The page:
Though there are records of deity names, and archaeological remains including altars, little is known about the specific religious beliefs of the Celts. Their burial practices included burying food, weapons, and ornaments with their dead, which suggests a belief in life after death. The druids, the early Celtic priesthood, were said by Caesar to have taught the doctrine of transmigration of souls along with astronomy and the nature and power of the gods. Transmigration is a philosophy of reincarnation incorporating the specific belief that after death, the soul of a living being is then transferred (or transmigrates) into another living form and thus takes birth again.
The Irish believed in an Otherworld, which they described sometimes as underground and sometimes located on islands in the Western Sea. This Otherworld was believed to be a country where there was no sickness, old age, or death, where happiness lasted forever, and a hundred years was as one day.
According to classical authors, the Celtic religion was based in three professional classes: the Druids, the Bards, and the Vates.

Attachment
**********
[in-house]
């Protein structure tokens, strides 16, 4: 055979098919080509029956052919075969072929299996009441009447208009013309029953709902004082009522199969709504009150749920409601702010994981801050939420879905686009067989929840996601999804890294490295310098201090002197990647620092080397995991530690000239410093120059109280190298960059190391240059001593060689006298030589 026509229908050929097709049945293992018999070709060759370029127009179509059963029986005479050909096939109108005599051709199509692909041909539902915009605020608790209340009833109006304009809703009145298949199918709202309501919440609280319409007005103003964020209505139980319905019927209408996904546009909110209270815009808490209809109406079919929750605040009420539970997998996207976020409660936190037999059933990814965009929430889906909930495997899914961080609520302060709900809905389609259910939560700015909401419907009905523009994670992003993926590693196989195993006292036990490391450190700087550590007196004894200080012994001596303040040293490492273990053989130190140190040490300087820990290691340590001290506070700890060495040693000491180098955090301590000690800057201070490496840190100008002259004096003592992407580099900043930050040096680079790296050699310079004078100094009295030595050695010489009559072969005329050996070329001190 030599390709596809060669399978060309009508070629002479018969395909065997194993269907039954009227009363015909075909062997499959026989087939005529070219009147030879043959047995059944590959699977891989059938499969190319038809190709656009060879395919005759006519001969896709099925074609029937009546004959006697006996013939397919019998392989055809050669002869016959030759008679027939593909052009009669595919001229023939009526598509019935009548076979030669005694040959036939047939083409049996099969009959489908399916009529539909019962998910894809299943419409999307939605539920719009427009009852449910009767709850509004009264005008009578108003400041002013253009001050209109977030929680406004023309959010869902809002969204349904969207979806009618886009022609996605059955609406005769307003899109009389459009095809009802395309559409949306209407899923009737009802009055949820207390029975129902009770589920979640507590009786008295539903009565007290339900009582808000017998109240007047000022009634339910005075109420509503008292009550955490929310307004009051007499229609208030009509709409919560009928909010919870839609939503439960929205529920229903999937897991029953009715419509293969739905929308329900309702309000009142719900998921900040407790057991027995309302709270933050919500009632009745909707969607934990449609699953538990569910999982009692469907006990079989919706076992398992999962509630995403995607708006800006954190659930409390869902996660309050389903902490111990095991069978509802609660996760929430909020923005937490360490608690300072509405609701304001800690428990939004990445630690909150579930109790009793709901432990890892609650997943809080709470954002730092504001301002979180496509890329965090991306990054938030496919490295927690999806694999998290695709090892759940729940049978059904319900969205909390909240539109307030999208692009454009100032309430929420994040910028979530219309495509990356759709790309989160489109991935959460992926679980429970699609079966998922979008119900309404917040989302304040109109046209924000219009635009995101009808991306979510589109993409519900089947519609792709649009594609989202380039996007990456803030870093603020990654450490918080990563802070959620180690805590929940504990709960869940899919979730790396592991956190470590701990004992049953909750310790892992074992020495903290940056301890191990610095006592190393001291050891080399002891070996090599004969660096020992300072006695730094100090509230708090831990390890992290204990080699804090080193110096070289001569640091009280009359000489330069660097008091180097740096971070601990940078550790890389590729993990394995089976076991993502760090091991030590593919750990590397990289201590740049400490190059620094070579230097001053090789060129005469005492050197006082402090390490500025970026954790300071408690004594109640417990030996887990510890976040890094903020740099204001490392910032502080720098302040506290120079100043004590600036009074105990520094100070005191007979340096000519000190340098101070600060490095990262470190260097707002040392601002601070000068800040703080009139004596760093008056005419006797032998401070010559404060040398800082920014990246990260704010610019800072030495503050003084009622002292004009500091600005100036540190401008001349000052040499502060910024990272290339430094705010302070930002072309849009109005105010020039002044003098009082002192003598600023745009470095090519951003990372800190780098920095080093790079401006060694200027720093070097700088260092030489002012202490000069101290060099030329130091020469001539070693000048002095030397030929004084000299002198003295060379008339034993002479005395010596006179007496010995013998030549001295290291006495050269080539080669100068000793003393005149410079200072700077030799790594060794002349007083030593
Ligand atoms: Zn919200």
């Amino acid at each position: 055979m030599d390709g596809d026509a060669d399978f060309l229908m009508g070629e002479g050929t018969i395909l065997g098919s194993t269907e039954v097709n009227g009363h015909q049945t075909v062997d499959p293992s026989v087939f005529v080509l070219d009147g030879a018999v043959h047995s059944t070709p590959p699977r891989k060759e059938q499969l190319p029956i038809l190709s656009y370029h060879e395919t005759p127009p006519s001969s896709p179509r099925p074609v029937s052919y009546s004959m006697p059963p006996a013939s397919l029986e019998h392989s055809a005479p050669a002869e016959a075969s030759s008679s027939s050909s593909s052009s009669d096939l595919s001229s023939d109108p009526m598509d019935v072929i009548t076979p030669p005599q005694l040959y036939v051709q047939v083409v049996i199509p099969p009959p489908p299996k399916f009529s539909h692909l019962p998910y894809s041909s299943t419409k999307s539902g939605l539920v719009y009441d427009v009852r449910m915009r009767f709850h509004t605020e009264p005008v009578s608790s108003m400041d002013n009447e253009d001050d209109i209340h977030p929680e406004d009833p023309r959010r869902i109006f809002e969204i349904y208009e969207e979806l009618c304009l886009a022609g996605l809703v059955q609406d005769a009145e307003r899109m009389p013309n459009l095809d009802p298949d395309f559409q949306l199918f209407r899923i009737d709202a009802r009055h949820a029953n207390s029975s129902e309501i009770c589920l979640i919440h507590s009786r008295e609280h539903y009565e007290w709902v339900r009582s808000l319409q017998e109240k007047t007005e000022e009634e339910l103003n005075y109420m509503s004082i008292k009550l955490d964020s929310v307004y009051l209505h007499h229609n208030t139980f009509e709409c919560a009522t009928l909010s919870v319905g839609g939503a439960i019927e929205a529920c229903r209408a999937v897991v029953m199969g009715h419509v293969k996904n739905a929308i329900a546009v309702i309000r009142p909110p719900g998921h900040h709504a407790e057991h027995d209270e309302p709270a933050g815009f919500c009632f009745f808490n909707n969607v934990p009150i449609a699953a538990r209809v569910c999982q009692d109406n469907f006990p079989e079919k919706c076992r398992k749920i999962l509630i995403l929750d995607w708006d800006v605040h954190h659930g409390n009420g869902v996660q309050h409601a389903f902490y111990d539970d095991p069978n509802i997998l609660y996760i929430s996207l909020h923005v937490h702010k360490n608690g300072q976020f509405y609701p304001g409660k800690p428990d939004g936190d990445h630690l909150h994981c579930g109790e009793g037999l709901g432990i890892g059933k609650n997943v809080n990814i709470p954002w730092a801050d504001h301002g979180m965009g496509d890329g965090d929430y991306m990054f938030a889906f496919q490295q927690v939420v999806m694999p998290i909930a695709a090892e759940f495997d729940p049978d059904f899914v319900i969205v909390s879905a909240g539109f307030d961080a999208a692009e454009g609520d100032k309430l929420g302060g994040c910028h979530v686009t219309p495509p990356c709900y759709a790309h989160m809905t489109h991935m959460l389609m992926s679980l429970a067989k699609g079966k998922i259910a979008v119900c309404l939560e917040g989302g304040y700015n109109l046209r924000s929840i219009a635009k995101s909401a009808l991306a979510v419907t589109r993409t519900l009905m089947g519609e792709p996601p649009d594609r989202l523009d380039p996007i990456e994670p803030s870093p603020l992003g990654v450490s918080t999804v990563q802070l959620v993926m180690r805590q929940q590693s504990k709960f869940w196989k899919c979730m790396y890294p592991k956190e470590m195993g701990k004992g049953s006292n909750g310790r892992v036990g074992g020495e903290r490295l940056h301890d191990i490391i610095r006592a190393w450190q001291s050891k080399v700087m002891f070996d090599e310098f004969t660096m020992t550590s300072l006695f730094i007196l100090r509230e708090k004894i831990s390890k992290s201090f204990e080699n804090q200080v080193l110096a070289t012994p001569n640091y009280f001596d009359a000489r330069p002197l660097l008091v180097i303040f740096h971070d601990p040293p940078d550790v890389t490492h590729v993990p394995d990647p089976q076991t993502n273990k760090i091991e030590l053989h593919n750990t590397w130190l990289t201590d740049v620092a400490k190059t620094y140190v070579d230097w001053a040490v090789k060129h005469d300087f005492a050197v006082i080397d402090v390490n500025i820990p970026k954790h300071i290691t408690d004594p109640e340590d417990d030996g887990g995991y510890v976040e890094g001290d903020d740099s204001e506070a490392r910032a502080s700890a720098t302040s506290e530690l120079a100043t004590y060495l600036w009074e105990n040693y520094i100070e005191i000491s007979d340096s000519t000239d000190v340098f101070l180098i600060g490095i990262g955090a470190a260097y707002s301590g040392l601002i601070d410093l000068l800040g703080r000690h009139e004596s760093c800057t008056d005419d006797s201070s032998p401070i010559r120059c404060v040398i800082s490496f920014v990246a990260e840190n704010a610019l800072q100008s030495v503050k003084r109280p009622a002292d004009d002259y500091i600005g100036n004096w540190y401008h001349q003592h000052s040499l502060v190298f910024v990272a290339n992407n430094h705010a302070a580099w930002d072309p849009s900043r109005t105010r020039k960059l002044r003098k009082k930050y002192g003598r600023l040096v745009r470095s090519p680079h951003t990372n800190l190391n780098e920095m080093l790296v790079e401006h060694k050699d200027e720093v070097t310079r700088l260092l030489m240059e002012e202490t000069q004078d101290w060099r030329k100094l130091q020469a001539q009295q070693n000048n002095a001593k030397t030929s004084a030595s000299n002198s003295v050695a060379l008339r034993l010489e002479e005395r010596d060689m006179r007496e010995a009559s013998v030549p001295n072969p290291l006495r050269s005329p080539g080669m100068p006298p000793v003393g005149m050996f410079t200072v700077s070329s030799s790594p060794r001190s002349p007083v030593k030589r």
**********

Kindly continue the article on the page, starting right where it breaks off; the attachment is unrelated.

The Druids were the Celtic version of modern priests, but were also philosophers, scientists, lore-masters, teachers, judges and counsellors to the kings. The Druids linked the Celtic peoples with their numerous gods, the lunar calendar and the sacred natural order. In Commentarii de Bello Gallico Caesar gives the most complete account on the Druids. According to him the Druids constituted a "priest like" class, and were guardians of the unwritten ancient customary law. They had the power of executing judgments; the most dreaded being the exclusion from society.
The caste of the Druids was not hereditary, although the...
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...pire ended with the abdication of Emperor Romulus Augustus in 476, Christianity survived it, with the Bishop of Rome as the dominant religious figure.
Cunliffe, Barry, (1997) The Ancient Celts. Oxford, Oxford University Press
Caesar, Julius. De Bello Gallico. Book V, § XIV
MacKillop, James (1998) A Dictionary of Celtic Mythology. Oxford, Oxford University Press.
Paul-Marie Duval. 1993. Les dieux de la Gaule. Éditions Payot, Paris.
Patrick K. Ford (ed/trans). 1977. The Mabinogi and other Medieval Welsh Tales. University of California Press, Berkeley.
Augustinus Hibernicus. "De Mirabilibus Sacrae Scripturae". King of Mysteries: Early Irish Religious Writings edited by John Carey. Dublin: Four Courts Press, 2000
MacMullen, Ramsay, 1984. Paganism in the Roman Empire
1997. Christianity and Paganism in the Fourth to Eighth Centuries
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